Published in The Alliance Review November 6, 2006
Stringed instruments have a way of putting me in my place, and violins are the worst.
I’m playing violin in the Carnation City Players’ production of “Once Upon A Mattress” this month. Theater music is always daunting. I join a pianist and company of actors and technicians who have been practicing the show for weeks, and I scramble to learn, in a week, the music and where my part fits into the scenes while working during the day and trying to have enough home life to feel rested.
These difficulties are compounded by the style of the music. Most of the year I play traditional Celtic and early American music, which rarely visit the places on the violin encountered in theater music. Theater music differs mainly in its range and its keys. Theater music uses keys I never encounter in folk music, such as G flat, which has six flats. The violin is tuned, from low to high, G-D-A-E, and the keys favored by the average violinist are those that have zero to three flats or sharps. Any more than that, and fingering in the extreme keys becomes quite challenging, “extreme” being listed in my 1947 book of musical terms, predating by more than a half century the sporting events that feature people too dumb to know when something is perilous. The key of G flat is a half step below G, which violinists absolutely love. That’s also one of the best keys for Celtic music because it employs open ringing strings, creating bagpipe-style drones. Because vocalists can sing just as easily in G flat or G, I often wonder why composers of musicals torture us string players with G flat. Put it in G! Can a half step make that much difference to a talented singer?
Theater composers also love high positions for violinists. Positions allow the violinist to play high notes that are out of reach in the first position, they can eliminate difficult string crossings, and they can make playing in flat keys easier. A higher position on the violin involves moving the hand up the neck, closer to the body of the instrument, away from first position, where the hand has the scroll and base of the neck (called the frog — I don’t know why) to guide it. The player places the first finger where other fingers are placed in first position: third position puts the first finger on the note that is played by the third finger in first position, fourth position places the first finger on the fourth finger’s spot, and fifth puts it in the place of the third finger in third position. The violin has no frets to guide the fingers, as do the mandolin and guitar, so the player learns to place the fingers by feel of the hand on the violin. Shifting to higher positions requires regular practice, both to make smooth transitions up and down and because the fingers are closer together in the higher positions. The player must learn the feel of the notes, the distance of fingers from each other, for each position.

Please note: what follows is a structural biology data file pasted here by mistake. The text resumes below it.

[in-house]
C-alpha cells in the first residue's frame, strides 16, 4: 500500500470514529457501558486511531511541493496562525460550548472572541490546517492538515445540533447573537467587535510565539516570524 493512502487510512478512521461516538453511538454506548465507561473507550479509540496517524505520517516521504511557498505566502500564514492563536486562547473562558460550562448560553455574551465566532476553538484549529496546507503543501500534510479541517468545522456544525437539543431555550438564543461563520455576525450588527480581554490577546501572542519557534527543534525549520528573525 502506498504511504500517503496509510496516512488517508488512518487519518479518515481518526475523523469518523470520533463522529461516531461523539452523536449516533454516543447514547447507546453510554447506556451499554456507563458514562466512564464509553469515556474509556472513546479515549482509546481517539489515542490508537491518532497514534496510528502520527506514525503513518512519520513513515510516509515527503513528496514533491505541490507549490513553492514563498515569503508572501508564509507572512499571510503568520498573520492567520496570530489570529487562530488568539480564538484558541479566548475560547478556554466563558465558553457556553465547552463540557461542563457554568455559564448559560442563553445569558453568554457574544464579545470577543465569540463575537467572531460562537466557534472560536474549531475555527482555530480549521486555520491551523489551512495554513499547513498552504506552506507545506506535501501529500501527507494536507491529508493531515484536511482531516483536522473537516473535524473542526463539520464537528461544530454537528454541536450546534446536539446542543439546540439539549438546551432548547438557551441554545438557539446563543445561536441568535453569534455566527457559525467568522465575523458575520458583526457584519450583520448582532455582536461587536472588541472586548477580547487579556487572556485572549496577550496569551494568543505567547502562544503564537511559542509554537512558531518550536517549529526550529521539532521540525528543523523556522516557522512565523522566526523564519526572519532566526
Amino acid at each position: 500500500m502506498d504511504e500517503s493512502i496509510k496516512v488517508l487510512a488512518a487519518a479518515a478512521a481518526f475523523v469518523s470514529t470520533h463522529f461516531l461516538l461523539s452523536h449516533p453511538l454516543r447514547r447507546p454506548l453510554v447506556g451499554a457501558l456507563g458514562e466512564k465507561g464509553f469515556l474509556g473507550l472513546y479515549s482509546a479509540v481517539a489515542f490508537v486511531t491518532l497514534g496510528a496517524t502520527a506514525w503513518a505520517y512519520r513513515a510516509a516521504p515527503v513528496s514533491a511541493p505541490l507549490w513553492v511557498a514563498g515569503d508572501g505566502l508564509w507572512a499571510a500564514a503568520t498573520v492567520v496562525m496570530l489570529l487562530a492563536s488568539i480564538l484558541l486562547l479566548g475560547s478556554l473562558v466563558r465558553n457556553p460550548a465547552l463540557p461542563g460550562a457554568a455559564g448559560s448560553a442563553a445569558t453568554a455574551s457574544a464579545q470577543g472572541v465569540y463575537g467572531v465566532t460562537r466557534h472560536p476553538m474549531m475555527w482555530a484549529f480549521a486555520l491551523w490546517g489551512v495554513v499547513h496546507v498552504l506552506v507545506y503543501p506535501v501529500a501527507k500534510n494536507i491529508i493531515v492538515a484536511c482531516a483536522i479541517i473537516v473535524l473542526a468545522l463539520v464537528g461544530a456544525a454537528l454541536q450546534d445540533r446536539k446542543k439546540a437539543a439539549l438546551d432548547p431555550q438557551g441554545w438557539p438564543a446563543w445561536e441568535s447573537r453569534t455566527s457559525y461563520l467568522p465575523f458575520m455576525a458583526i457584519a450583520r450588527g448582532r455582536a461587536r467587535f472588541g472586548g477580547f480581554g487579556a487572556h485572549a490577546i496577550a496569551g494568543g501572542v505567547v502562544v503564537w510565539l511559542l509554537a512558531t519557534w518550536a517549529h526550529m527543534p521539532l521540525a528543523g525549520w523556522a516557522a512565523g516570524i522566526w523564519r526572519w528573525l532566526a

I like the challenge of positions, but because Celtic music rarely uses higher positions and because theater work rolls around once a year or once every two years, I am rusty on their use, and I must limber up my fingers, studying bizarre extreme keys and ascents to the upper heights of the fingerboard.
Delving into those extremes, I practiced the music at home before the first rehearsal with the other musicians on Oct. 28, which wasn’t so bad. We stopped when we were confused, guided by the talented and patient J. Kim Lewis, musical director for the show. But then we practiced with the company the next day. That’s when I felt like an idiot. With the company, we must follow the singing, be prepared to play when we hear spoken cues, and keep up with changes in tempo, key signature (from one extreme flat key to another) and time signature. Although I’ve played for many shows and I know that I always feel lost and incompetent at the start, I can’t help feeling that way each time. But somehow we work it out, and by the start of the show, we (mostly) know what we’re doing.
So what keeps me playing a challenging instrument that keeps putting me in my place? Other musicians understand the joy that one feels when playing music, and non-musicians can best understand this way: you hear a song on the stereo and it so enchants you that you want to get inside it. Being a nonmusician, the closest you can come is to turn up the volume, really loud. A musician doesn’t need to turn up the volume. He is part of the music. And that makes all those frustrations and challenges worth it.